Early results from trials of STX209, a single-isomer version of the already-approved muscle-relaxant baclofen, suggest that the company is making headway. Data from a Phase II trial of the drug, a selective γ-amino butyric acid type B receptor agonist, point to an improvement in the behavior of kids with severe social impairments, a core symptom of fragile X. Meanwhile, stories from parents whose children participated in the trial, including the mother who drove to Dearborn, suggest the drug noticeably eases children’s anxiety and reduces social challenges.
Seaside’s pipeline includes a second fragile X treatment, STX107, which works by dampening the activity of a neurotransmitter receptor called mGluR5. MIT’s Bear had discovered that the receptor, which prompts new proteins to be synthesized, was overstimulated in fragile X. Turning down its activity in mice with fragile X alleviated the symptoms of the disease.
Armed with this knowledge, Seaside licensed a family of mGluR5 antagonists from Merck & Co., which hadn’t looked at their effect in fragile X. A $6 million grant from NIH and additional support from patient advocacy organizations enabled the studies necessary to bring STX107 to the clinic. The compound is currently in Phase I trials, and Carpenter says a pilot Phase II study is planned to begin by the end of the year.
The discovery of the role of mGluR5 in fragile X has prompted several big pharma companies to test the usefulness of mGluR5 antagonists that had been collecting dust on lab shelves. Roche and Novartis both have molecules in Phase II trials for fragile X. Last year, Pfizer started a small autism research unit that will initially focus on fragile X.
Capturing big pharma’s interest in fragile X and autism has been a major feat, one Carpenter attributes to progress in understanding the basic science of the disorders and to Seaside’s efforts to create a framework for testing drugs in humans.
Designing clinical trials has been tough. In autism, for example, “there’s so much heterogeneity in both the severity of the symptoms and the nature of the symptoms,” says Geraldine Dawson, chief scientific officer at Autism Speaks. Not only do patients display a wide range of IQs and abilities, but even the core symptoms manifest themselves in different ways. For example, impaired social behavior might mean trouble making eye contact for one person but difficulty developing peer relations for another.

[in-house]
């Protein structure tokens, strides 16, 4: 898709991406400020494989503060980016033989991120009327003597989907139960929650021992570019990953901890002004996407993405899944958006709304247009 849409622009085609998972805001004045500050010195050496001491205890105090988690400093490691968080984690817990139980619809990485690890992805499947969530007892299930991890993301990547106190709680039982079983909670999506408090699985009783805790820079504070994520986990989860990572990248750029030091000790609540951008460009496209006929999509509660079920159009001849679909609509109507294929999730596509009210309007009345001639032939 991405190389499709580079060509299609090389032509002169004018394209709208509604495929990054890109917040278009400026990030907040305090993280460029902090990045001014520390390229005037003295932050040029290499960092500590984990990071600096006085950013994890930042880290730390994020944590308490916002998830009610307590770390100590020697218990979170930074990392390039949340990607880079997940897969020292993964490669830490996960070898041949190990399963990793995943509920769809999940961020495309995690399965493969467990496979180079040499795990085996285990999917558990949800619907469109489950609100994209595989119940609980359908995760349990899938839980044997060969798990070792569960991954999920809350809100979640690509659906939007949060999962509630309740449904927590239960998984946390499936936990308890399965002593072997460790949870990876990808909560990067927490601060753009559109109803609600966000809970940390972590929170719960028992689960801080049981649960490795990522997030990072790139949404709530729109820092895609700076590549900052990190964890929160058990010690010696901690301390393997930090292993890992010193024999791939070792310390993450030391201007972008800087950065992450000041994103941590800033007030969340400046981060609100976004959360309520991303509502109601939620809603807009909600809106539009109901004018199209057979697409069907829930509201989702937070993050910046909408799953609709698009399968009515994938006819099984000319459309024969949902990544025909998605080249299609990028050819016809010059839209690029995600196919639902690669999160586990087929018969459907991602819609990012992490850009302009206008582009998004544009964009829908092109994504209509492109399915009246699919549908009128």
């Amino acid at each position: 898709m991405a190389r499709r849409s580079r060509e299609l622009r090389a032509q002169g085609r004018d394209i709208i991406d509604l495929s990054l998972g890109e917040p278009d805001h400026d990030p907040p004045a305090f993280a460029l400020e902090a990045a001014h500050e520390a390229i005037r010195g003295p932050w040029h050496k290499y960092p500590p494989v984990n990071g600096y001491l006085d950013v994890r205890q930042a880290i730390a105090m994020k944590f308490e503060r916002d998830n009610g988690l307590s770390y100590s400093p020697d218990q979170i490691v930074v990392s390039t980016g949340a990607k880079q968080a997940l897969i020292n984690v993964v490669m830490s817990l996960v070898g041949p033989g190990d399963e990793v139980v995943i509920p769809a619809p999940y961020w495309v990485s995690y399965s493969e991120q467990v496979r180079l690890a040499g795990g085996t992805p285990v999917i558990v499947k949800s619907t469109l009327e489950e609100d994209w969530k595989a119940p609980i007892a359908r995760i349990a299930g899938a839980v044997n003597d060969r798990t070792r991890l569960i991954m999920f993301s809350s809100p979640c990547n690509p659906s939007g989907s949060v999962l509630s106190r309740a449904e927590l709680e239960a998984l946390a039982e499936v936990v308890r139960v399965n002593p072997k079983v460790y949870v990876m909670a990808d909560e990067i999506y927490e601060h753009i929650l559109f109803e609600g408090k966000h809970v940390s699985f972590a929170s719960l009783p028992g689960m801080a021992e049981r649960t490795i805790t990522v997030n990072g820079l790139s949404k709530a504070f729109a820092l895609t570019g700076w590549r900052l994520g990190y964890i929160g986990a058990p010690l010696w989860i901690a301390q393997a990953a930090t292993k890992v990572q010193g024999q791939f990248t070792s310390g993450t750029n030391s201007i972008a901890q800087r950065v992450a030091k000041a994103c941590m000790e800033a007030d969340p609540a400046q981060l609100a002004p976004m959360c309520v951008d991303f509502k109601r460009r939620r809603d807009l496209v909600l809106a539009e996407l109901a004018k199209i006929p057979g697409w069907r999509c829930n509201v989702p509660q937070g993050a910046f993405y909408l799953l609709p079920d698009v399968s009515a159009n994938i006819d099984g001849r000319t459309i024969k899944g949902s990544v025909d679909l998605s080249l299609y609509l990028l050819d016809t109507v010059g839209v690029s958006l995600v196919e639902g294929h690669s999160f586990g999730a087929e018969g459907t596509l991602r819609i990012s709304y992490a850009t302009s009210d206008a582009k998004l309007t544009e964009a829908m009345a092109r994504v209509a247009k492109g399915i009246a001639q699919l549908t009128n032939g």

At the time Seaside began considering human tests for its fragile X drug, Carpenter says, only a handful of research centers had the expertise with such patients, and they lacked validated measures, or “end points,” to confirm that a drug worked. The only measurements were IQ tests and the like, which aren’t designed to be given frequently. “We worked for years with the medical community, including participating in NIH symposia, on how you would develop clinical end points for a trial,” Carpenter adds.
Going forward, Seaside is trying to determine whether other single-gene disorders might open doors to treating autism. About 20 genes in a signaling pathway related to autism have been discovered, and the company and its collaborators are now sequencing them to see whether autistic patients have mutations in that pathway, says Aileen M. Healy, Seaside’s vice president of research.
“Seaside has really been at the forefront of a new era of autism clinical research,” says Dawson of Autism Speaks. If one of its drug candidates for fragile X reaches the market, she adds, it would be a landmark for those affected by two debilitating neurological disorders.